By Amie Parnes - 11-11-16 14:31 PM EST
Hillary Clinton's shocking loss in the presidential race rattled the political world and shattered the dreams of thousands of longtime Clinton aides and supporters who hoped to follow her to the White House.
Perhaps more than any politician in American history, legions of politicos-from her husband's administration to her second presidential Campaign- had hitched on to the Clinton train.
This week, the Clintonworld train went off the rails - this time, seemingly for good.
In interviews with more than a dozen former Clinton aides, they expressed a grief and pain akin to losing a member of the family.
"I think she'll continue on as a public figure but there was a finality to her concession speech that had me thinking back and realizing that most of my last 10 years had been somewhere in her orbit," said one former aide. "I spent so long thinking about 'What if?' and 'What happens if she becomes president?' and I think there's a little part of you that dies when you realize it's not going to happen."
Another campaign aide, who had been in Clinton's orbit since her 2008 campaign, summed it up this way: "It's a difficult thing for a lot of us because there's no longer a next time with her. That's tough. She was weaved into our lives."
When Clinton lost the Democratic primary in 2008, those in her world mourned the loss for weeks and months and long after President Obama was sworn in. But because Clinton had a Phoenix-like narrative, they expected her to once again rise from the ashes.
During her tenure as Secretary of State, they looked ahead to 2016. A superPAC called Ready for Hillary- comprised of Clinton diehards- even sprouted up in 2013 to help lure her into running for president again.
And there was always the lingering thought that she would once again be "in it to win" even as she wouldn't commit.
This time, the loss blindsided Clintonites. Even through a bumpy primary against a relatively unknown challenger in Sen. Bernie Sanders and then an ugly and raucous general election against Donald Trump, they thought they had this. They filed into the Jacob K. Javits Convention Center with its enveloping glass structure on Tuesday night thinking they would finally break it.
One former aide left a bottle of champagne chilling in the fridge on Tuesday. Another scoured real estate listings in Washington. They posted pictures on Facebook of themselves with a woman who became more than just their boss.
"For many people Clintonworld is life," said one former aide.
"They don't know anything else. There was a lot of measuring the drapes and not just now, it's been that way for a long time," another former aide said.
Those in her orbit didn't just expect Clinton to win. They expected her to win big with the campaign telegraphing that states like Arizona were in play.
"And people thought she was going to win with 300 electoral votes. Everyone was thinking about their own lives in another Clinton administration. It seemed like it was finally happening."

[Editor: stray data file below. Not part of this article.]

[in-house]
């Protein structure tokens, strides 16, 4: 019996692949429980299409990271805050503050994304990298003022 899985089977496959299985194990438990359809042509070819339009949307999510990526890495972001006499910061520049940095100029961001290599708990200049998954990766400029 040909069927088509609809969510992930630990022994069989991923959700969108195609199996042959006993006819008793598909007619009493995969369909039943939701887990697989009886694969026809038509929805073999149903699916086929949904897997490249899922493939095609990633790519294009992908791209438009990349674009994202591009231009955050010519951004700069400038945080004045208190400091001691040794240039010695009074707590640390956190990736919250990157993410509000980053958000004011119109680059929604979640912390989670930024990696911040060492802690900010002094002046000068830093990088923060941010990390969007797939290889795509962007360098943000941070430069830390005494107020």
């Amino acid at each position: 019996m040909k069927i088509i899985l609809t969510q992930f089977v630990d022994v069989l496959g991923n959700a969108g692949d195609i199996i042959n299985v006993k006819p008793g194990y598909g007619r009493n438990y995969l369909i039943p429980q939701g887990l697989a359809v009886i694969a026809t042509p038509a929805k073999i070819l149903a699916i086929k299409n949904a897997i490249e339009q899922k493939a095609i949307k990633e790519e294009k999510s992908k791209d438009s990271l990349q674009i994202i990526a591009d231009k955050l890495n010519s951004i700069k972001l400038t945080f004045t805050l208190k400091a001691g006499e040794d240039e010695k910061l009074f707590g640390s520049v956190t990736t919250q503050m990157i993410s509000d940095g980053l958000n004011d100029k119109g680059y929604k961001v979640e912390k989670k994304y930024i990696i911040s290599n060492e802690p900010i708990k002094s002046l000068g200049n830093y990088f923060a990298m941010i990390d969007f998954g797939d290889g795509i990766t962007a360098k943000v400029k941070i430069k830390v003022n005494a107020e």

Weeks and months before the election, many aides, former staffers, surrogates and anyone who had ever worked for either Clinton had been lining up for jobs in what they thought would be a return of the Clintons to the White House.
Since the summer, people have been pushing resumes and collecting names. They discussed who might be the chief of staff in a Clinton White House. (Jake Sullivan and Ron Klain got the most buzz.) And for the better part of October, as things were looking good for Clinton, campaign manager Robby Mook told allies that he would be interested in being chairman of the Democratic National Committee. Now, many expect he'll go into the private sector.
Some of her campaign aides had been promised jobs on the transition and PIC, the presidential inaugural committee.
"Looking out from the Clinton bubble, the outcome always looked good for Hillary," said one Clinton surrogate. "Inside that bubble, she's infallible. Many in that bubble have also privately admitted being there was the ticket to a gilded future."
Now, just three days after the loss they never saw coming, they're still trying to figure out what happened. They tune into daily calls held by the campaign that have turned into post-mortem sessions.
On Thursday, surrogates had a final call with campaign chairman John Podesta and communications director Jennifer Palmieri. On Friday, they called into a final "women's call" with speakers including Gloria Steinem.
And they're trying to mourn while sketching out other plans.
Some say they will follow former Obama aides that left the political world for the tech world in Silicon Valley. Others say they'll stay in New York. Many say they'll leave Washington for good because as one said, "What's left? How can I stay?"
"For me, I'm still with Hillary and my heart will always be with Hillary but now my head has to focus on other things," said the aide who has been in Clinton's orbit since the 2008 campaign. "But now it's time to be selfish. So many people put so much on hold for so long because they believed in the greater good.
"But that final chapter ended and it ended early," the aide said.
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